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Off the beaten track in Alberta

posted February 17, 2017


Thinking of road-tripping in Alberta this summer? The Rockies are amazing, but don’t skip the Canadian Badlands. Fly into Calgary and head south and you will be amazed by the variety of sights and activities that are truly too good to be missed.

Dinosaur Provincial Park

dinosaur provincial park

Dinosaur Provincial Park is a UNESCO World Heritage Site that is home to 40 fossilized species of dinosaurs. Go on a guided tour or be part of a dig surrounded by the hoodoos – rusty-coloured sandstone rock eroded into giant mushroom shapes. Would-be paleontologists are given a toolkit that includes an awl, a paintbrush, a hammer and a dental pick for the more delicate work. I barely had my hands dirty at Bone Bed 30 before I realized I was staring at actual fossilized dinosaur bones. It is impossible not to find a fossil, whether it’s a small piece of tendon or the edge of giant femur; the natural history is everywhere. Remember as part of your planning that Dinosaur Provincial Park and the better-known dinosaur attraction, the Royal Tyrrell Museum in the town of Drumheller, are actually two hours’ drive apart. Pre-book your tour or dig in advance.

Medicine Hat

medalta clay factory

If arts and crafts are more your speed, head to Medicine Hat and check out the former Medalta clay factory, now a national historic district. The iconic beehive kilns of the former factory can still be toured. A highlight is the surprisingly cool museum, which chronicles the history of the factory. My favourite displays are the china collection used by the historic Canadian Pacific hotels and the one-of-a-kind line of dinnerware created for Ethiopian Emperor Haile Selassie. The Yuill Family Gallery showcases rotating exhibits, including creations from Medalta’s artist in residence program.

Cypress Hills Interprovincial Park

cypress hills alberta

An hour and a half drive away from Medicine Hat, the town of Elkwater is the entry point into Cypress Hills Interprovincial Park. Straddling the border of Alberta and Saskatchewan, it is the only interprovincial park in Canada. In addition to the expected variety of hiking trails, the park includes Elkwater Lake, which provides a perfect spot for all varieties of water sports. I got a lesson in canoeing while I was there from the park staff which was great fun. Camp or spend the night at a lodge in Elkwater if sleeping on the ground is not your thing. The park is also one of a growing number of parks across the country that has a Dark Sky Preserve. For stargazers out there, the lack of light pollution makes for some amazing night sky viewing.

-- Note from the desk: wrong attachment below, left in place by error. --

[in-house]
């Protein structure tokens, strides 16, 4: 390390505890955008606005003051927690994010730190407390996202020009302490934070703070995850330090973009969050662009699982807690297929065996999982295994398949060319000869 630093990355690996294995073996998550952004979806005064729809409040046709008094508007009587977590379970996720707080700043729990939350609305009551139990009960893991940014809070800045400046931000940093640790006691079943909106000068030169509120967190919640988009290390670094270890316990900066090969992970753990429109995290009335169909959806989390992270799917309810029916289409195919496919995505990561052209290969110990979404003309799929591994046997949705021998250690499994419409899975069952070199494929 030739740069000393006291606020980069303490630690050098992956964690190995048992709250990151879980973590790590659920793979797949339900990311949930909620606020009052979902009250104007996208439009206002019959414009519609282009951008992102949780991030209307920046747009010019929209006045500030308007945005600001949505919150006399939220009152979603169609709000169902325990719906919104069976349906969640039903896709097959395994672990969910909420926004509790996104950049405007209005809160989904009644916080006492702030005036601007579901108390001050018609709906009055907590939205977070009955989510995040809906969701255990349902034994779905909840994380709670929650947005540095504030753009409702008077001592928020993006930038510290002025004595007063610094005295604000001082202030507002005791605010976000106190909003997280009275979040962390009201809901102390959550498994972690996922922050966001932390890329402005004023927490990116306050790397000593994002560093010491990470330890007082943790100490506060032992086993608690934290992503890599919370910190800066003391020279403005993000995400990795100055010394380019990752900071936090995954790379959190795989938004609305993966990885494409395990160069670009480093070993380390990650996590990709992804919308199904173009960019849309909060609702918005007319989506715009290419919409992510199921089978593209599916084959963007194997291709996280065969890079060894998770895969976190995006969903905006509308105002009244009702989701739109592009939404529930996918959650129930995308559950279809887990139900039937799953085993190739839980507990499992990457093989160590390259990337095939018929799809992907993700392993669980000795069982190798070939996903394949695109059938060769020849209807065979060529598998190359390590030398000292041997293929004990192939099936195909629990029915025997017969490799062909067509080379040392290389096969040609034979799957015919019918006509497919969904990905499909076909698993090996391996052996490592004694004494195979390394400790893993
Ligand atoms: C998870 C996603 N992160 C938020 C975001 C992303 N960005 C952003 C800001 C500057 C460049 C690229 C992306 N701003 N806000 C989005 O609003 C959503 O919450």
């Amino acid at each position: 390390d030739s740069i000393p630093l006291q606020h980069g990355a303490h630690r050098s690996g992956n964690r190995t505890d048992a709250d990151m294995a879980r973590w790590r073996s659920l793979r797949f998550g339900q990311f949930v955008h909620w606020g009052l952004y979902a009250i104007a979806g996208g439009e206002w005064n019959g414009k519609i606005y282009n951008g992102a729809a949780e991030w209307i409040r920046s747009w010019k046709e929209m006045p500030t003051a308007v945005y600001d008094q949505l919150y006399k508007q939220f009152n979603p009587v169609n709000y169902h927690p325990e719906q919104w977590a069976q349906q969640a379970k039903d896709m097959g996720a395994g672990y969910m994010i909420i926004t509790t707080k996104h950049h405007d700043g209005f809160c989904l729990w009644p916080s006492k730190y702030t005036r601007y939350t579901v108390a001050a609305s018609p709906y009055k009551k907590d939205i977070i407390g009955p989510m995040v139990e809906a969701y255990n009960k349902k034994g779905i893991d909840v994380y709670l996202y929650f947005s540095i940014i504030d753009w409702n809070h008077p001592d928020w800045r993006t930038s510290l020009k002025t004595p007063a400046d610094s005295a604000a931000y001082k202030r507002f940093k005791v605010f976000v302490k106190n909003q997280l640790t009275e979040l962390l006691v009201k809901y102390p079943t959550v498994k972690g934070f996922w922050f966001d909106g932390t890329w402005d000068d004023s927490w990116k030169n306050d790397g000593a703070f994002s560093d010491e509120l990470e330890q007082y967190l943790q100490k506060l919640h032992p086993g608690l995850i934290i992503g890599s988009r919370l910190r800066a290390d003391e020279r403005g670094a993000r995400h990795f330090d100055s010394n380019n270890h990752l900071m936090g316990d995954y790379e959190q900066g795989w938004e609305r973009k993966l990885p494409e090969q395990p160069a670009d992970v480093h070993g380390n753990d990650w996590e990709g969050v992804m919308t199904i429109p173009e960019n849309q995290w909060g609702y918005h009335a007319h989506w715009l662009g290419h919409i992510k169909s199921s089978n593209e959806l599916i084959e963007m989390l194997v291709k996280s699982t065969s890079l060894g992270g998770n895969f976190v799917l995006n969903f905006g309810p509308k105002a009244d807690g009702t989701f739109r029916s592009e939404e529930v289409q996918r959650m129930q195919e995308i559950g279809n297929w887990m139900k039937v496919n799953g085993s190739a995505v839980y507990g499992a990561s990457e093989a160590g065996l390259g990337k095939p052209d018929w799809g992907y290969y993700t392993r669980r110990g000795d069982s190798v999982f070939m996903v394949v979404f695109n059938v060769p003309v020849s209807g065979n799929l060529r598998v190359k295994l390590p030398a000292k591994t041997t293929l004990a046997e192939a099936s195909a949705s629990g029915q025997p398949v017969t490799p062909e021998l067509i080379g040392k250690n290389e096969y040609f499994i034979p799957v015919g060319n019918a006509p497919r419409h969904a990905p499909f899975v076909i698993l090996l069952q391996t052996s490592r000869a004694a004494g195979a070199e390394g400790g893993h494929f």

Writing-on-Stone Provincial Park

writing on stone alberta

Approximately a three-and-a-half-hour drive south of Calgary, Alberta’s Writing-on-Stone Provincial Park is home to the largest concentration of rock art on the North American Plains. It is as sacred to the local Blackfoot tribes as Mecca is to Muslims. Hundreds of paintings (pictographs) and thousands of rock carvings (petroglyphs) on the steep valley walls tell the story of the Blackfoot people over thousands of years. As a culture that relies on oral tradition to survive, it was fascinating to hear our guide, Deserae Yellow Horn, interpret the scenes played out on the rock faces as told to her by generations of elders. She also explained that the valley is sacred because it is home to the spirits of her ancestors who communicate with those inhabiting the living world through the rock art.

Camping in the park is the only option, but if you prefer glamping, reserve a comfort camping site. Built on wooden platforms, the canvas-tented structures provide all the necessities of home: a fridge and fan, pots and pans and a bed with pillows and linen. A gas barbeque and fire pit made it easy to throw together a meal, and watching the sunset over the hoodoos while we ate was an added bonus.

 

Follow Loren on his Canada Travels: Twitter @LorenChristie, Instagram loren.christie

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